Australian Dictionary of Biography

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Charles Keith Hyland (1914–1989)

by Darryl Bennet

This article was published:

Charles Keith Hyland (1914-1989), businessman, was born on 15 November 1914 at Randwick, Sydney, second child of Victorian-born parents Charles David Hyland, exporter, and his wife Jessie Emma, née Jobbins. Educated at The Armidale School, Keith moved to Melbourne, where he attended business college and began working for the family company, David Hyland & Sons Pty Ltd. The firm had a subsidiary, Australian Feather Mills Pty Ltd, in Sydney.

Two months after World War II started in September 1939, Hyland was appointed a lieutenant in the Army Service Corps, Militia. He transferred to the Australian Imperial Force on 19 June 1942 and served at a succession of supply depots as a captain. In May 1945 he embarked for Morotai and on arrival joined the 2/27th Transport Platoon. By the time the war ended in September 1945, Australian Feather Mills was experiencing difficulties due to the unavailability of down from China. Hyland decided to travel to Hong Kong with a view to placing new orders. In February 1946 he left Morotai aboard a military aircraft, without first obtaining proper authority. His quest took him to several Asian countries. Returning in April, he was court martialled for being absent without leave and dismissed from the army on 24 May.

Hyland moved to Bangkok and, with little capital, established a factory to process feathers and manufacture items such as quilts and sleeping-bags. In the mid-1950s he set up a feather-processing plant at Cholon, Saigon (Ho Chi Minh City). His father died in 1953 and he took over the family company in Sydney, but Bangkok and Saigon remained his bases. Diversifying his operations, he added timber and agricultural products to the range of goods he shipped to Europe, Australia and the United States of America. He became an advocate of increased trade between Australia and South-East Asia and developed an affection for the peoples of the region. In Saigon he lived with Ann Chi Quang; their son, Charles Hap, was born in 1964. On 17 March 1967 in Bangkok he married Lisa Ludlow, an American model whom he had met on a skiing holiday in Austria; they had a daughter and a son before separating.

During the Vietnam War, Hyland continued to spend part of the year in Saigon. On 6 February 1968 he was driving from the city to Cholon, when he was captured by the People’s Liberation Armed Forces (Viet Cong). Bound and blindfolded, marched through the jungle, periodically confined in a cage or covered pit, incessantly interrogated, chained more securely after an attempted escape, and suffering from dysentery, he was eventually released on 25 November. In his account of his ordeal (Sydney Sun, 19-20, 23-24 December 1968), he expressed no animosity towards his former captors who, overall, had treated him as well as their circumstances and limited supplies of food and medicine permitted.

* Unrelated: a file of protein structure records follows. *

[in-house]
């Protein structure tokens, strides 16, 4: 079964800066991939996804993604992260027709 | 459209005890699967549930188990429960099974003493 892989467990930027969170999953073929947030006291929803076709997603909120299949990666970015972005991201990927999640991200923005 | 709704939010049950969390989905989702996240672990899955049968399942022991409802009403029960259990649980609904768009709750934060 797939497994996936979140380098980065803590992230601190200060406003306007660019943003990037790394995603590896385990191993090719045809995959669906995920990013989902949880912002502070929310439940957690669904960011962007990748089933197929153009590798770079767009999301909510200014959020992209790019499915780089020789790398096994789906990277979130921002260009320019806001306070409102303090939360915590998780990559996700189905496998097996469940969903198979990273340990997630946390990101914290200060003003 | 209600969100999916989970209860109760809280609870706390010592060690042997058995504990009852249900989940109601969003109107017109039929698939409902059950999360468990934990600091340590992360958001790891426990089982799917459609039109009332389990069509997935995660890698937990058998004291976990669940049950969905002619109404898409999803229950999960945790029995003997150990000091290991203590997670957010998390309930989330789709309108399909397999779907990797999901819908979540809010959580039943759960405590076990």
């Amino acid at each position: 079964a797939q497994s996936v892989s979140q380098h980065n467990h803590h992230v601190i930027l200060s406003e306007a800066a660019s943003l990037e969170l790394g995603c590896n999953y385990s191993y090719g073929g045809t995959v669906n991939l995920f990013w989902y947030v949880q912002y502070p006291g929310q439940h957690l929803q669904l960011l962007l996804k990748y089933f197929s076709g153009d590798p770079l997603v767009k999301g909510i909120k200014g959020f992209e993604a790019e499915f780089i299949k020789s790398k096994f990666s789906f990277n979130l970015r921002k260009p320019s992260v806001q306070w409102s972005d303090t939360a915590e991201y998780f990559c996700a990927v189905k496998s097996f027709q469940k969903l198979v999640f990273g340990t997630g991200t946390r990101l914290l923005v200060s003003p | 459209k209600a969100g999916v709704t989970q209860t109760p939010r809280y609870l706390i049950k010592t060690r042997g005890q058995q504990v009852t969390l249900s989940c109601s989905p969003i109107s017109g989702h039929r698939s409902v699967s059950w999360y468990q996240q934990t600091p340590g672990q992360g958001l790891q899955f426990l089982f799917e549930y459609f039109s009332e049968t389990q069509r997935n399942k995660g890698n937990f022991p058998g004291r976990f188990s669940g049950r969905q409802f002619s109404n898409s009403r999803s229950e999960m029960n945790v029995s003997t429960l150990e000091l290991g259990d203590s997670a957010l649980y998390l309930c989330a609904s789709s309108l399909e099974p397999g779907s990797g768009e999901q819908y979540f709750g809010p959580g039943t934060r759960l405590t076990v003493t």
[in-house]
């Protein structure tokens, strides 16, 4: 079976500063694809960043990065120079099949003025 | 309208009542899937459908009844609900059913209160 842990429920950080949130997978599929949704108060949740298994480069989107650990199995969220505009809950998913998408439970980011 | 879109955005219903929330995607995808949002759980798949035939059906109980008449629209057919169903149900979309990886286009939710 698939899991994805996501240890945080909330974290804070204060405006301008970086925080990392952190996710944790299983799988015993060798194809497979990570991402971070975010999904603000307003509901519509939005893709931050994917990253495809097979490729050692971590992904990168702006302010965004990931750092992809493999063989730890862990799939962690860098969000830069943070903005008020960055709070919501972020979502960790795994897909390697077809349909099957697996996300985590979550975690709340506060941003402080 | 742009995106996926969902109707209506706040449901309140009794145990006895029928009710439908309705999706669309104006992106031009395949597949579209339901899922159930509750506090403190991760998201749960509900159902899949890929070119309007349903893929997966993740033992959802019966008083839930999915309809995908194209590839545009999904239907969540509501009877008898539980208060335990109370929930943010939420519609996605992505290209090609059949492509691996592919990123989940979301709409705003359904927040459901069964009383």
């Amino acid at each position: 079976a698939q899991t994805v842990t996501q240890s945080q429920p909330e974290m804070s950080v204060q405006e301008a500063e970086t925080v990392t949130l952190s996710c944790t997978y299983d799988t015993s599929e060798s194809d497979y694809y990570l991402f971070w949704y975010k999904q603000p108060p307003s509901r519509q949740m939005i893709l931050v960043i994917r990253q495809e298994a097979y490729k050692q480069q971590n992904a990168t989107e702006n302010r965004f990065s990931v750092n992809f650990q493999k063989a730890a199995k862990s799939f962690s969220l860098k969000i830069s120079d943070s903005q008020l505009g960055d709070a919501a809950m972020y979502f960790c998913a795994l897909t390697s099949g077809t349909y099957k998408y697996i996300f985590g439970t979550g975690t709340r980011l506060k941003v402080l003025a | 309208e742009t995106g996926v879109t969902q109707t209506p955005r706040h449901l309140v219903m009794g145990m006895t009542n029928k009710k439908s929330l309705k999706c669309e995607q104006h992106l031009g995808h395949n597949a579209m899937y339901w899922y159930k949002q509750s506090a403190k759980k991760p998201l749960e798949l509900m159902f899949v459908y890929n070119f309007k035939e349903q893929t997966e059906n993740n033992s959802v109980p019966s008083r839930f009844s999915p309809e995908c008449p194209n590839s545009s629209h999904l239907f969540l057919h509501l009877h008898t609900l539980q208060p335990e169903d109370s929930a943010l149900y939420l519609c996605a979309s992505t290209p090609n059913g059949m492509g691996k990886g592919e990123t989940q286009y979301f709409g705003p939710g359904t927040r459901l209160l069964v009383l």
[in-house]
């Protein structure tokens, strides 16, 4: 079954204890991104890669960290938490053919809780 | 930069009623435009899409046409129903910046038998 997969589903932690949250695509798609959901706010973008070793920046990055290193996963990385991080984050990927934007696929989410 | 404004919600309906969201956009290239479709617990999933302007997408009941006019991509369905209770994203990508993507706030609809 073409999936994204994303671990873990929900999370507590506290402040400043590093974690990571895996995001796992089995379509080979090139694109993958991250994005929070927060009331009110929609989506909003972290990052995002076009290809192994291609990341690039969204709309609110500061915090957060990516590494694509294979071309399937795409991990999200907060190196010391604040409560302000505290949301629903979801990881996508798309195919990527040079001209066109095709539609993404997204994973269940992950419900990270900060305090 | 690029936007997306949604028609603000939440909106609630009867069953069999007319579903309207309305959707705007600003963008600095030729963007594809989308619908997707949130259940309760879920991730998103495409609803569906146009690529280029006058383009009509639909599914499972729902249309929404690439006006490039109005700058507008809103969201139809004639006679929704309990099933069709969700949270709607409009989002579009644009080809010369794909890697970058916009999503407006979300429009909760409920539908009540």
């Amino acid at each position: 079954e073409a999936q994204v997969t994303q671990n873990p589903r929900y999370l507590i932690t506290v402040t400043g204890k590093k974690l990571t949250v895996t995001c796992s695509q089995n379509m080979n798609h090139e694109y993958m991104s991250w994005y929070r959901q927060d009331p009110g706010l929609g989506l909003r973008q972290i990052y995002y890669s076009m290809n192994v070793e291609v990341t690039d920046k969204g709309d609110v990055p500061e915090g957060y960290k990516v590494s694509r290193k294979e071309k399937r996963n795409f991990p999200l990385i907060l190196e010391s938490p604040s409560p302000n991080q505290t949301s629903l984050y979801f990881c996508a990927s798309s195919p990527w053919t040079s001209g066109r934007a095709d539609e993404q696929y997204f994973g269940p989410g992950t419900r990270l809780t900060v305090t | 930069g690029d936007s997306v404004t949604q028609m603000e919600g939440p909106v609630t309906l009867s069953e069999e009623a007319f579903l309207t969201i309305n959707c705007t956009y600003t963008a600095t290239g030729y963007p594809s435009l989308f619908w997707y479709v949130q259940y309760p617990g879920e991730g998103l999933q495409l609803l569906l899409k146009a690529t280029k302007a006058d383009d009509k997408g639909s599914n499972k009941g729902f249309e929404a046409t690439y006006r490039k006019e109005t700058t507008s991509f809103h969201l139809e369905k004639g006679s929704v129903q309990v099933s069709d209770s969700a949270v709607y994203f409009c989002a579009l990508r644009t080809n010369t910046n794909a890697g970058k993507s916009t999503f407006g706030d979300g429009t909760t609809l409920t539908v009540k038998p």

Hyland’s fair and honourable business dealings in South-East Asia had gained him the trust of the locals and helped to make him rich. He tried to convince the Australian and American governments that, to reduce the influence of the Viet Cong, they needed to subsidise production by South Vietnamese farmers, who were unable to export because of their country’s overvalued currency.

Five ft 11 ins (180 cm) tall, Hyland was physically `tough as teak’. From 1976 he divided his time between Thailand and Australia. The flamboyant `duck-feather king’ built a beach house at Pattaya, Thailand, and a ski-lodge in the shape of a Thai temple at Falls Creek, Victoria, and drove a silver and maroon Bentley formerly owned by Ingrid Bergman. He died on 16 April 1989 at Darlinghurst, Sydney, and was cremated. His children survived him, as did Ann who, with Charles Hap, carried on the business.

Select Bibliography

  • Australian, 5 Apr 1969, p 8, 16 July 1976, p 5
  • Herald (Melbourne), 22 May 1969, p 5
  • Sydney Morning Hearld, 22 Oct 1971, p 14, 10 Nov 1972, p 6
  • Sun-Herald (Sydney), 20 Aug 1989, p 28
  • series A471, item 78167, series A1838, item 2034/14/55 and series B883, item VX104217 (National Archives of Australia)
  • private information.

Citation details

Darryl Bennet, 'Hyland, Charles Keith (1914–1989)', Australian Dictionary of Biography, National Centre of Biography, Australian National University,, published first in hardcopy 2007, accessed online 22 July 2024.

This article was published in hardcopy in Australian Dictionary of Biography, Volume 17, (Melbourne University Press), 2007

View the front pages for Volume 17

© Copyright Australian Dictionary of Biography, 2006-2024

Life Summary [details]


15 November, 1914
Randwick, Sydney, New South Wales, Australia


16 April, 1989 (aged 74)
Darlinghurst, Sydney, New South Wales, Australia

Religious Influence

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